Writers & Lovers Page 1

Author: Lily King

Genres: Fiction

I have a pact with myself not to think about money in the morning. I’m like a teenager trying not to think about sex. But I’m also trying not to think about sex. Or Luke. Or death. Which means not thinking about my mother, who died on vacation last winter. There are so many things I can’t think about in order to write in the morning.

Adam, my landlord, watches me walk his dog. He leans against his Benz in a suit and sparkling shoes as I come back up the driveway. He’s needy in the morning. Everyone is, I suppose. He enjoys his contrast to me in my sweats and untamed hair.

When the dog and I are closer he says, ‘You’re up early.’

I’m always up early. ‘So are you.’

‘Meeting with the judge at the courthouse at seven sharp.’

Admire me. Admire me. Admire judge and courthouse and seven sharp.

‘Somebody’s gotta do it.’ I don’t like myself around Adam. I don’t think he wants me to. I let the dog yank me a few steps past him toward a squirrel squeezing through some slats at the side of his big house.

‘So,’ he says, unwilling to let me get too far away. ‘How’s the novel?’ He says it like I made the word up myself. He’s still leaning against his car and turning only his head in my direction, as if he likes his pose too much to undo it.

‘It’s all right.’ The bees in my chest stir. A few creep down the inside of my arm. One conversation can destroy my whole morning. ‘I’ve got to get back to it. Short day. Working a double.’

I pull the dog up Adam’s back porch, unhook the leash, nudge him through the door, and drop quickly back down the steps.

‘How many pages you got now?’

‘Couple of hundred, maybe.’ I don’t stop moving. I’m halfway to my room at the side of his garage.

‘You know,’ he says, pushing himself off his car, waiting for my full attention. ‘I just find it extraordinary that you think you have something to say.’

I sit at my desk and stare at the sentences I wrote before walking the dog. I don’t remember them. I don’t remember putting them down. I’m so tired. I look at the green digits on the clock radio. Less than three hours before I have to dress for my lunch shift.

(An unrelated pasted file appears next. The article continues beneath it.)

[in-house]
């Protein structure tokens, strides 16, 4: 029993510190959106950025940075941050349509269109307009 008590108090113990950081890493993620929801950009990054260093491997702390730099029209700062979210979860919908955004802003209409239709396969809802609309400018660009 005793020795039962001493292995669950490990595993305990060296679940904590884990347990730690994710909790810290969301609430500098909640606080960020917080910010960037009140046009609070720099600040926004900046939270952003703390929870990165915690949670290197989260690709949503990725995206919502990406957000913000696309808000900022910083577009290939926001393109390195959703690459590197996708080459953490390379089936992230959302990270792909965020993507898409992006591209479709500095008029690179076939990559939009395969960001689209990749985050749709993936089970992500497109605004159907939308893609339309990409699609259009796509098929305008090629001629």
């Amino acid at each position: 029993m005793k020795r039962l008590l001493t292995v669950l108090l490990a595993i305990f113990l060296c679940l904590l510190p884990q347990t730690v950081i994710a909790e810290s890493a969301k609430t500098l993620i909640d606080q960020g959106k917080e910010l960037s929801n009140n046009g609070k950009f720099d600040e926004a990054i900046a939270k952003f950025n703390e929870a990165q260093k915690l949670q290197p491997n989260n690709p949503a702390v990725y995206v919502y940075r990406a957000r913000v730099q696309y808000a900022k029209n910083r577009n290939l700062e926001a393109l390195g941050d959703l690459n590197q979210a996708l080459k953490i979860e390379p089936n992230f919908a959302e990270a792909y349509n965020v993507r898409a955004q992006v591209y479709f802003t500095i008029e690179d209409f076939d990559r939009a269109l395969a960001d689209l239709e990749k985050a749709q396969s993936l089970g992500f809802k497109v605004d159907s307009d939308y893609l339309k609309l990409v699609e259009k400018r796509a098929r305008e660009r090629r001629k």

Adam went to college with my older brother, Caleb—in fact, I think Caleb was a little in love with him back then—and for this he gives me a break in the rent. He shaves off a bit more for walking his dog in the morning. The room used to be a potting shed and still has a loam and rotting leaves smell. There’s just enough space for a twin mattress, desk and chair, and hot plate, and toaster oven in the bathroom. I set the kettle back on the burner for another cup of black tea.

I don’t write because I think I have something to say. I write because if I don’t, everything feels even worse.

At nine thirty I get up from the chair and scrub at the sirloin and blackberry stains on my white pleated shirt, iron it dry on the desk, slip it on a hanger, and thread the hook of the hanger through the loop at the top of my backpack. I put on my black work pants and a T-shirt, pull my hair into a ponytail, and slide on the backpack.

I wheel my bike out of the garage backward. It barely fits because of all the crap Adam has in here: old strollers, high chairs, bouncy seats, mattresses, bureaus, skis, skateboards, beach chairs, tiki torches, foosball. His ex-wife’s red minivan takes up the rest of the space. She left it behind along with everything else except the kids when she moved to Hawaii last year.

‘A good car go to waste like that,’ the cleaning lady said one day when she was looking for a hose. Her name is Oli, she’s from Trinidad, and she saves things like the plastic scoops from laundry detergent boxes to send back home. That garage makes Oli crazy.

I ride down Carlton Street, run the red at Beacon, and head up to Comm. Ave. Traffic thunders past. I slide forward, off the bike seat, and wait with a growing pileup of students for the light to change. A few of them admire my ride. It’s an old banana bike I found at a dump in Rhode Island in May. Luke and I fixed it up, put on a new greased-up chain, tightened the brake cables, and shimmied the rusty seat shaft until it slid up to my height. The gearshift is built into the cross bar, which makes it feel more powerful than it is, as if there’s a secret engine somewhere. I like the whole motorcycle feel of it, with the raised vertical handlebars and the long, quilted seat and the tall bar in back I lean against while coasting. I didn’t have a banana bike as a kid, but my best friend did and we used to swap bikes for days at a time. These BU students, they’re too young to have ridden a banana bike. It’s strange, to not be the youngest kind of adult anymore. I’m thirty-one now, and my mother is dead.

The light changes, and I get back on the seat, cross the six lanes of Comm. Ave. and pump up and over the BU Bridge to the Cambridge side of the Charles River. Sometimes I don’t make it to the bridge before cracking. Sometimes it starts on the bridge. But today I’m okay. Today I’m holding it together. I glide down onto the sidewalk on the water side of Memorial Drive. It’s high summer, and the river seems tired. Along its banks a frothy white scum pushes against the reeds. It looks like the white gunk that collected in the corners of Paco’s mother’s mouth by the end of a long day of her incessant complaining in the kitchen. At least I don’t live there anymore. Even Adam’s potting shed is better than that apartment outside Barcelona. I cross at River Street and Western Ave. and veer off the concrete onto the dirt path that runs close to the river’s edge. I’m all right. I’m still all right, until I see the geese.